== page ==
President Donald Trump reversed decades of U.S. policy on Wednesday and recognized Jerusalem as the capital of Israel, despite warnings from around the world that the gesture further drives a wedge between Israel and the Palestinians.
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In a speech at the White House, Trump said his administration would also begin a process of moving the U.S. embassy in Tel Aviv to Jerusalem, which is expected to take years.
The status of Jerusalem -- home to sites holy to the Muslim, Jewish and Christian religions -- has been one of the thorniest issues in long-running Mideast peace efforts.
Israel considers the city its eternal and indivisible capital and wants all embassies based there. Palestinians want the capital of an independent Palestinian state to be in the city’s eastern sector, which Israel captured in the 1967 Middle East war and annexed in a move never recognized internationally.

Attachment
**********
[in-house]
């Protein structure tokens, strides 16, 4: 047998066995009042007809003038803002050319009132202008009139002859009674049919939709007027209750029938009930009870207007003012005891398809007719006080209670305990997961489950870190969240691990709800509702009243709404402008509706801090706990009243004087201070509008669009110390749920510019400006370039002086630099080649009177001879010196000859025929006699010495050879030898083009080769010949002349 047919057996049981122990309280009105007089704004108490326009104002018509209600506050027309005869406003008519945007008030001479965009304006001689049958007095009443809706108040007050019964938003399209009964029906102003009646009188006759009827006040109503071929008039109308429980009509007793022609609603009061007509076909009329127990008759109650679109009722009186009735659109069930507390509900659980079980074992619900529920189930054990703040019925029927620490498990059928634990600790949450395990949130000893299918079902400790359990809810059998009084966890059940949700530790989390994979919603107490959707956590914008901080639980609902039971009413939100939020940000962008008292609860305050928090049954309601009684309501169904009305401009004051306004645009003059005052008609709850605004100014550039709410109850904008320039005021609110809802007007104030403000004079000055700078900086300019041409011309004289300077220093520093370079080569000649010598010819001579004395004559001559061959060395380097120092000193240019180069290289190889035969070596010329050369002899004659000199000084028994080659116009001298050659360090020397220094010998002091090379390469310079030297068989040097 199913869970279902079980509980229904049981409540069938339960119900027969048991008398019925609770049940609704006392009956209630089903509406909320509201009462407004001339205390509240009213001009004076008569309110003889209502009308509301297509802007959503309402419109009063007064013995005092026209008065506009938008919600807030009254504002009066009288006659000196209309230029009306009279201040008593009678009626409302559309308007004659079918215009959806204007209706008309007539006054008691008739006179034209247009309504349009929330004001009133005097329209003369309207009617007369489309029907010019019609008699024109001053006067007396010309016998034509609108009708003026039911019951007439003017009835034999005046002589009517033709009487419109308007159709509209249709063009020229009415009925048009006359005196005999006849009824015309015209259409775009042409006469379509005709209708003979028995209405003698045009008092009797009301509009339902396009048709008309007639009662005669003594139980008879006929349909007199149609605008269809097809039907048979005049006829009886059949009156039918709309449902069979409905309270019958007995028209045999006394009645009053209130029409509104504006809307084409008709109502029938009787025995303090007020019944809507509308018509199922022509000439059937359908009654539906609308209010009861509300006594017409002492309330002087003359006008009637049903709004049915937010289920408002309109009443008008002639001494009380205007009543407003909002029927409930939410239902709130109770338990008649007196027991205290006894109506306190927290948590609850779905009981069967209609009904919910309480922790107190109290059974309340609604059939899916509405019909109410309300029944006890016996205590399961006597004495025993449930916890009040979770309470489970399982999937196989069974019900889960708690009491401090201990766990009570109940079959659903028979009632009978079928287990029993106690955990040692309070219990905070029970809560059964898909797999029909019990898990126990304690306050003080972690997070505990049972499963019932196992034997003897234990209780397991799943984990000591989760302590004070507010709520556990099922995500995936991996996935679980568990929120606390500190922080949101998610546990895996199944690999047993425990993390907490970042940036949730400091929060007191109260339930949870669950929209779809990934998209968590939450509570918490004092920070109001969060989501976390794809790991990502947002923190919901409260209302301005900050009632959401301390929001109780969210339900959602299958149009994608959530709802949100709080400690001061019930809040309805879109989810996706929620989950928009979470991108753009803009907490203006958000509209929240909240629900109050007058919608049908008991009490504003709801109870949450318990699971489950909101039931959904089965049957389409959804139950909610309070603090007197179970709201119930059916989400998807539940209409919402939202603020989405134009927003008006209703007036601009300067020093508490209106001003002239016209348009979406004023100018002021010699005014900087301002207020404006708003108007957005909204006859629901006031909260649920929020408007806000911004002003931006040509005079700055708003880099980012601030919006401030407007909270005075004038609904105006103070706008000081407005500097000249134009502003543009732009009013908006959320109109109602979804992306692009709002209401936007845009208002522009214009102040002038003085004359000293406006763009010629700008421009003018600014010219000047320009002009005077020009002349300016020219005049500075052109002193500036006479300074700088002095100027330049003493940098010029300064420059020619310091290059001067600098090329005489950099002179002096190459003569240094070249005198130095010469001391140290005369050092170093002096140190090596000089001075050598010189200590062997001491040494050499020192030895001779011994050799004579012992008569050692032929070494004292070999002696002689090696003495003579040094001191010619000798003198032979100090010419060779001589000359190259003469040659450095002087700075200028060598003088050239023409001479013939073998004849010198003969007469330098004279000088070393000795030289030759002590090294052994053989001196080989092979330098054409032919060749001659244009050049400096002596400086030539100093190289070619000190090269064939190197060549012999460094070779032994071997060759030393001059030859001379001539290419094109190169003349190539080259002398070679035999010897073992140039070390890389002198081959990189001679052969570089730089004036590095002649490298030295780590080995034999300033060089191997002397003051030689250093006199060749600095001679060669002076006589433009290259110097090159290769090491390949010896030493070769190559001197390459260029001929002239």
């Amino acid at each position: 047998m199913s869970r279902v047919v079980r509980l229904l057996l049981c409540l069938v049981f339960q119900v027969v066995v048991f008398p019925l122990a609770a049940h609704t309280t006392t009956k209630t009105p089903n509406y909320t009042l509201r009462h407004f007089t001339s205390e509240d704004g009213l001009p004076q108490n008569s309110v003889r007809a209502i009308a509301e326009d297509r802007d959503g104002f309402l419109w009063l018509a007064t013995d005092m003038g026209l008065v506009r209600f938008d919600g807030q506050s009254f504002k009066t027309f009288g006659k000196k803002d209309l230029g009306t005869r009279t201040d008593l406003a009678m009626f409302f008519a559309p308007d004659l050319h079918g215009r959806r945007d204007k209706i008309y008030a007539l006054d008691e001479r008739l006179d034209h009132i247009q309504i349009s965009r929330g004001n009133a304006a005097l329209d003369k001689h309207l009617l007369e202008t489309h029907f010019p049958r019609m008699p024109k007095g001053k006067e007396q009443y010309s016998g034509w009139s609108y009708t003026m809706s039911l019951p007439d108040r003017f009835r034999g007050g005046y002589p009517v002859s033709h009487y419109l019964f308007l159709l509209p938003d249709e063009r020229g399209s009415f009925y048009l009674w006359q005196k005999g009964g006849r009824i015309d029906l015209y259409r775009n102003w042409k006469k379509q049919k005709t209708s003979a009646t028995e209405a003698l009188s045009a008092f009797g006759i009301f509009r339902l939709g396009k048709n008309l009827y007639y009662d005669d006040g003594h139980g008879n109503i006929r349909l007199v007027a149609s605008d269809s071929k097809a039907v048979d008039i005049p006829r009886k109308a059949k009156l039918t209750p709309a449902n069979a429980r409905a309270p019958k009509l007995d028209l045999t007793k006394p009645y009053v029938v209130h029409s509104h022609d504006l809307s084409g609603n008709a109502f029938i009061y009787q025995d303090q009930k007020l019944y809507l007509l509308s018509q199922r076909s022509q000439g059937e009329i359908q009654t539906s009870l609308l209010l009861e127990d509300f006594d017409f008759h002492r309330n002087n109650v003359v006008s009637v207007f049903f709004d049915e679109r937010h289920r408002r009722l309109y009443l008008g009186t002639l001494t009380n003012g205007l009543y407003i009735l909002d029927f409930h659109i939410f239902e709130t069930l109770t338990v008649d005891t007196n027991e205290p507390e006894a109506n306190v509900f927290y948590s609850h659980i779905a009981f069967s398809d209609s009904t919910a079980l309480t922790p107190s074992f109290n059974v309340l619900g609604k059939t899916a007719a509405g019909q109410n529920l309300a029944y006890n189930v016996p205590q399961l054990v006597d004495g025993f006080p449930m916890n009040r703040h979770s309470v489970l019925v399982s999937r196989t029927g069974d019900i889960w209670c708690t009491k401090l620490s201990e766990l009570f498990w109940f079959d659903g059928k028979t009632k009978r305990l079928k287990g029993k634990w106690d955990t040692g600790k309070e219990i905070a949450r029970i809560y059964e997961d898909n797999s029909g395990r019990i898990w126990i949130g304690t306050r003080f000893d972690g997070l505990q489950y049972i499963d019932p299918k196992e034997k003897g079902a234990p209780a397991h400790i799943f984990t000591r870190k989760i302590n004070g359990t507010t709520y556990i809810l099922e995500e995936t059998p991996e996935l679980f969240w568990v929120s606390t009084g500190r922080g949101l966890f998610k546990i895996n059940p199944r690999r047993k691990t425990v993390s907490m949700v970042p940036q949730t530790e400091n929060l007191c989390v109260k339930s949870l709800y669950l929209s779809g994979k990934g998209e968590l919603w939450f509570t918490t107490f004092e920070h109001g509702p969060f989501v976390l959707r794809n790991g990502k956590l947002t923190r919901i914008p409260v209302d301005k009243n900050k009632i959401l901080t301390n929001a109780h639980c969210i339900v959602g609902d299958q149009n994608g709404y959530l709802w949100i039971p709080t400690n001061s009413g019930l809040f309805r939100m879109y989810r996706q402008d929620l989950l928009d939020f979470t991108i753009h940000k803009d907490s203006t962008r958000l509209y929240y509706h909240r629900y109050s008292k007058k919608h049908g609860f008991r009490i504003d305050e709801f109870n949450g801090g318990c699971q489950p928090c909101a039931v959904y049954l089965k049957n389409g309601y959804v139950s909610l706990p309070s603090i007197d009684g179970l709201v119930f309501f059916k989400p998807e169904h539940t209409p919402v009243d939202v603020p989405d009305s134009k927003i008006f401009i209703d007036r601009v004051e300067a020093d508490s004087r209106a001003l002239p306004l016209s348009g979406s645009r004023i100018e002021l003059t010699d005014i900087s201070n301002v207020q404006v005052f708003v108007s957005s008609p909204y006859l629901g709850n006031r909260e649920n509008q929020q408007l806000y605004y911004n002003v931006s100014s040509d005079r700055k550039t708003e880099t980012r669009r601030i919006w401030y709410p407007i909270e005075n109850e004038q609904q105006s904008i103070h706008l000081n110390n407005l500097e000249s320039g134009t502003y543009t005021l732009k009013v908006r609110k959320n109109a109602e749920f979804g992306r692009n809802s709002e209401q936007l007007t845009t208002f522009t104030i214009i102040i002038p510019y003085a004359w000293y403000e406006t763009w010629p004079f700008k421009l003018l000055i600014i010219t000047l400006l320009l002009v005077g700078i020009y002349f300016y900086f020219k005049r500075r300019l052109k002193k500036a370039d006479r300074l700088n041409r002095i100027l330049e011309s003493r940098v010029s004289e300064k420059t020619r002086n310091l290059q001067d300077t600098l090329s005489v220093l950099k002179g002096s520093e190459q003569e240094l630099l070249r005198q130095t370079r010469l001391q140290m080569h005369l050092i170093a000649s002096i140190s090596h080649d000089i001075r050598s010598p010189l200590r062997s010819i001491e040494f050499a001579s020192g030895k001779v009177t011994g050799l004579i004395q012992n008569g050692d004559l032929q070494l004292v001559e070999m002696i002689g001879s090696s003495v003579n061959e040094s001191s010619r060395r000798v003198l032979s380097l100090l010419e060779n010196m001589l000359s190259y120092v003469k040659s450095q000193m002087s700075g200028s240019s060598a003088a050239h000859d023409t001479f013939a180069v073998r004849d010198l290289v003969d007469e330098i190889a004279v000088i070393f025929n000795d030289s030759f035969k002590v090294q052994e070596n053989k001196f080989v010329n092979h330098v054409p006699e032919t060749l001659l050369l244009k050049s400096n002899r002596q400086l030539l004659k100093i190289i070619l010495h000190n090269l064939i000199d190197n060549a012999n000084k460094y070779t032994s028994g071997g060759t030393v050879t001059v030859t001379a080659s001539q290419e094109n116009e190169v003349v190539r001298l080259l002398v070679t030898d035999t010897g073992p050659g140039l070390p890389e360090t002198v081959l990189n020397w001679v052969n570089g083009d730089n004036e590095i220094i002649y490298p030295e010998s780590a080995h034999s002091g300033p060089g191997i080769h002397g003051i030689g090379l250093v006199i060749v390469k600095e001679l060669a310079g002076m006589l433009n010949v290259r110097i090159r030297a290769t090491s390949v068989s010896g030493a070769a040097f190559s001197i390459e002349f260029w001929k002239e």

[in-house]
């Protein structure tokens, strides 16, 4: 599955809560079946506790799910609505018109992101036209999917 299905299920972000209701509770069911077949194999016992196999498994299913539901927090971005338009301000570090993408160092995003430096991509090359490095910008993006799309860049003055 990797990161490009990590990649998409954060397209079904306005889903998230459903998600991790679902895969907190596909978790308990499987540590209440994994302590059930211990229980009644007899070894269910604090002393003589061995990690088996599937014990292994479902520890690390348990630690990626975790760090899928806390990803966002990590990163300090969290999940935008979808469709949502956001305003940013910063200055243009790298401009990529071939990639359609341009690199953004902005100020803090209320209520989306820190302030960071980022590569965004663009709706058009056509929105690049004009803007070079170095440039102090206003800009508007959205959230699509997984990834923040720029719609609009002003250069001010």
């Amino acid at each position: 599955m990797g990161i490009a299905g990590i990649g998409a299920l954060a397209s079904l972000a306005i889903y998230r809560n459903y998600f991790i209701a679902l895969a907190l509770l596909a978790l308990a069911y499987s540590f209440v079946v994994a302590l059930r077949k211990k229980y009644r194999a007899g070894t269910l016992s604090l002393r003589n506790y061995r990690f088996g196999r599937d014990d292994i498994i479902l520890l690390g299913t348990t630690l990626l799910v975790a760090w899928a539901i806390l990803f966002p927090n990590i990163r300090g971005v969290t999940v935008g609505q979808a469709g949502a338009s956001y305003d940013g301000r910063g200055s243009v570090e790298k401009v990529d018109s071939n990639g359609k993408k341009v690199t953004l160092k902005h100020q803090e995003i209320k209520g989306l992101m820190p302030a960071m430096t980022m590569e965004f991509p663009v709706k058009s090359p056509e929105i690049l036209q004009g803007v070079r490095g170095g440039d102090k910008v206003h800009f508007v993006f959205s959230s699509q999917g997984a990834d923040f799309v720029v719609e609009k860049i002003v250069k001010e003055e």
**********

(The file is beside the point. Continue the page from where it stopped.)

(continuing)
Trump’s decision is likely to please his core supporters - Republican conservatives and evangelical Christians who comprise an important share of his political base.
Trump aides contend the move reflects the reality of Jerusalem as the center of Jewish faith and the fact that the city is the seat of the Israeli government.
Trump called his decision a “a long overdue” step to advance the peace process.
“I have determined that it is time to officially recognize Jerusalem as the capital of Israel,” Trump said. “While previous presidents have made this a major campaign promise, they failed to deliver. Today, I am delivering.”
Trump acted under a 1995 law that requires the United States to move its embassy to Jerusalem. His predecessors, Bill Clinton, George W. Bush and Barack Obama, had consistently put off that decision to avoid inflaming tensions in the Middle East.
A Palestinian envoy said the Trump decision was a declaration of war in the Middle East. Pope Francis called for Jerusalem’s status quo to be respected, saying new tension would further inflame world conflicts. China and Russia expressed concern the plans could aggravate Middle East hostilities.